>>Mike Isaac, Ana Swanson and Alan Rappeport, The New York Times
Published: 2020-08-01 12:37:06 BdST
The powerful Committee on Foreign Investment in the United States, or CFIUS, has been examining ByteDance’s 2017 purchase of Musical.ly, an app that morphed to become TikTok. The committee has decided to order ByteDance to divest TikTok, and the government is engaged in negotiations over the terms of the separation. White House officials have said TikTok may pose a national security threat because of its Chinese ownership.
But it remains unclear what the president will do, including whether the US would apply a divestment order to all of TikTok’s US operations and whether its actions would affect the app’s global business as well.
Trump is weighing other courses of action, including an executive order that could use the powers of the International Emergency Economic Powers Act to bar certain foreign apps from US app stores. The administration has also considered whether to add TikTok’s parent to an “entity list,” which would prevent it from purchasing US products and services without a special license.
In comments Friday, Trump told reporters that there were “a couple of options” with TikTok, including “banning” it. He added, “But a lot of things are happening, so we’ll see what happens.”
Later Friday, Trump said he planned to take action as soon as Saturday. He added that he was not leaning toward allowing an American company to buy TikTok’s US operations.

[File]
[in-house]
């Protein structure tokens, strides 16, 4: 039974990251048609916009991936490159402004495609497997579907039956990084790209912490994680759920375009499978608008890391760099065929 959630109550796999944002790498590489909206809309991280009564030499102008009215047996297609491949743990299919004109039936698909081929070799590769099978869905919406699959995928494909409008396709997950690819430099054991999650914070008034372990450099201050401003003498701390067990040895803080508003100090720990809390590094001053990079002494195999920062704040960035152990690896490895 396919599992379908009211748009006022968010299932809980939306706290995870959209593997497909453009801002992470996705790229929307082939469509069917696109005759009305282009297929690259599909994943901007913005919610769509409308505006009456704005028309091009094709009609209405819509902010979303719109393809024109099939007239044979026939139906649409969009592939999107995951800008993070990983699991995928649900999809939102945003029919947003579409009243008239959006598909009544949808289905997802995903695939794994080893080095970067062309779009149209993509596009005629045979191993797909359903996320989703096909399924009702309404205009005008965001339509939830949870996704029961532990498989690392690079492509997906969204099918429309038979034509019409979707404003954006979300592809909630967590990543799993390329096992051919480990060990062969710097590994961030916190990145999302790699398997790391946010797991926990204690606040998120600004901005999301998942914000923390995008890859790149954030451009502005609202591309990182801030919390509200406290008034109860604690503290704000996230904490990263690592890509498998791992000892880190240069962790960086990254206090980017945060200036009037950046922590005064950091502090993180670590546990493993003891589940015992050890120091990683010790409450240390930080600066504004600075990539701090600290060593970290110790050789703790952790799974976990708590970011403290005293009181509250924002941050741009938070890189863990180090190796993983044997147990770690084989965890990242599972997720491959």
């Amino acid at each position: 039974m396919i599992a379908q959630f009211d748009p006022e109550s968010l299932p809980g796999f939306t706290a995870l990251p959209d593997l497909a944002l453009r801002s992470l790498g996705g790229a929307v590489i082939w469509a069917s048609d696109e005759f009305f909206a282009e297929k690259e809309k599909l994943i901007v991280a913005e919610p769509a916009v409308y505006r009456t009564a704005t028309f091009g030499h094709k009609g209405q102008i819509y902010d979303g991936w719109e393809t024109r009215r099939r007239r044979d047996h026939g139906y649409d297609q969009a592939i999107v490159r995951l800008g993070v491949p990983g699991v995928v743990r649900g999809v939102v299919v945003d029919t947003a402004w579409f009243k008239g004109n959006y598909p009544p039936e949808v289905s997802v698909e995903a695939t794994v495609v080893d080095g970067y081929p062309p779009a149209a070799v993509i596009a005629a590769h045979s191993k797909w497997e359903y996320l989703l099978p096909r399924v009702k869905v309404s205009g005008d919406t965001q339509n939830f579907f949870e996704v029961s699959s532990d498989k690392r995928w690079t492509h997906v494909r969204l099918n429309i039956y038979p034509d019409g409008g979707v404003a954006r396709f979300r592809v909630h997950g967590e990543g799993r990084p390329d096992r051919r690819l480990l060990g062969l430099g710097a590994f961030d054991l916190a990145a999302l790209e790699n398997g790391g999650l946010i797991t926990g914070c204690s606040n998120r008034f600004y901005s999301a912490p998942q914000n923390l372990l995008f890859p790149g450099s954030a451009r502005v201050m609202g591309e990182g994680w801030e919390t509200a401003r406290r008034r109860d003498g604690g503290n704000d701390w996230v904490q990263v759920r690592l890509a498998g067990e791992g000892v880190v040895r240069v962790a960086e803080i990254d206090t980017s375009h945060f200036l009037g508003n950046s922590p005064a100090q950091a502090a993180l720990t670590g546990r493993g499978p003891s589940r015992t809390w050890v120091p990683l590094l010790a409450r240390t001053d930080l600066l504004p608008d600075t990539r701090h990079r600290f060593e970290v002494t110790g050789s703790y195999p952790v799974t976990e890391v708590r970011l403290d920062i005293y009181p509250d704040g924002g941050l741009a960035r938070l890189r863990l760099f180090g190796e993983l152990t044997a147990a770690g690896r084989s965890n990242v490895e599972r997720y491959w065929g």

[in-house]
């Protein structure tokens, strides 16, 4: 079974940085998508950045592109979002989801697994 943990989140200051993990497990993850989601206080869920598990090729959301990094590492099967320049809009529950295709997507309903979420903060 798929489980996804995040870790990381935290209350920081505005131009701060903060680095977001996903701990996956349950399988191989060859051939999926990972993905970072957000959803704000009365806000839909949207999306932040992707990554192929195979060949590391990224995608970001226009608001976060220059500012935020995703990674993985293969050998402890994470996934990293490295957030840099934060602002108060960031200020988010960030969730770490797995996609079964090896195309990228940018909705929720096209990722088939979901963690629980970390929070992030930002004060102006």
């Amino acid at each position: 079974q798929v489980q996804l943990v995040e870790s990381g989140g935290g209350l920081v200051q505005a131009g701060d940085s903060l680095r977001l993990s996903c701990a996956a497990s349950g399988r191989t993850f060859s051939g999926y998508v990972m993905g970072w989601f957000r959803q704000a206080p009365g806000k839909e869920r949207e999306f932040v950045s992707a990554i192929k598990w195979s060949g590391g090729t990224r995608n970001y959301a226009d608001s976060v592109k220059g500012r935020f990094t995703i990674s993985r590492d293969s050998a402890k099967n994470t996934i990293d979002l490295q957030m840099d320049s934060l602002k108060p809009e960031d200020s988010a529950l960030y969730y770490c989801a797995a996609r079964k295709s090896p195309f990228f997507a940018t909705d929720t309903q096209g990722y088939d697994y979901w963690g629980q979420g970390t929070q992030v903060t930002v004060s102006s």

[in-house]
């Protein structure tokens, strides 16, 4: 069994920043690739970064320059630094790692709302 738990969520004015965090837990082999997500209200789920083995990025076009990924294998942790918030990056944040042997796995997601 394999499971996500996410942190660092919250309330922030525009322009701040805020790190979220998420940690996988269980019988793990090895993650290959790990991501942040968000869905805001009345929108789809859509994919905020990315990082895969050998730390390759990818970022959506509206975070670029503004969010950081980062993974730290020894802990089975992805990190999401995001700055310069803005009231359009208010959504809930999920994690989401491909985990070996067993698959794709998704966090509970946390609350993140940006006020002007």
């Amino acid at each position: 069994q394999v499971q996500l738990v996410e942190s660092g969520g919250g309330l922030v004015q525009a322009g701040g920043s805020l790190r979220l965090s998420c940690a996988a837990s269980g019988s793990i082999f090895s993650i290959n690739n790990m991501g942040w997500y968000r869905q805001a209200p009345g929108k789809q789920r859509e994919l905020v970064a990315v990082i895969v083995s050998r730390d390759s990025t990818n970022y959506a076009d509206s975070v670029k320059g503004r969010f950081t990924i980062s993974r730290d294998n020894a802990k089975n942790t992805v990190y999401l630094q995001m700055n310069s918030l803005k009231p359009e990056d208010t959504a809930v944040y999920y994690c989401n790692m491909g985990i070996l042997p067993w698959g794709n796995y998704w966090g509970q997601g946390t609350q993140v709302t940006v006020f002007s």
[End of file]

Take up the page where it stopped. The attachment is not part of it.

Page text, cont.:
It’s unclear how advanced TikTok’s talks to sell itself to Microsoft and other companies are, but changing ownership is crucial for the app. The United States is one of TikTok’s major markets, so continued operations in the country are a priority.
TikTok has discussed other scenarios to alleviate concerns by US officials. In one scenario, non-Chinese investors like Sequoia Capital, SoftBank and General Atlantic could purchase a majority stake in the app from ByteDance, people familiar with the discussions have said.
Any deal would likely be expensive. ByteDance’s valuation recently stood at around $100 billion, according to the research firm PitchBook.
In a statement, TikTok did not address Trump’s comments or any deal talks.
Microsoft declined to comment.
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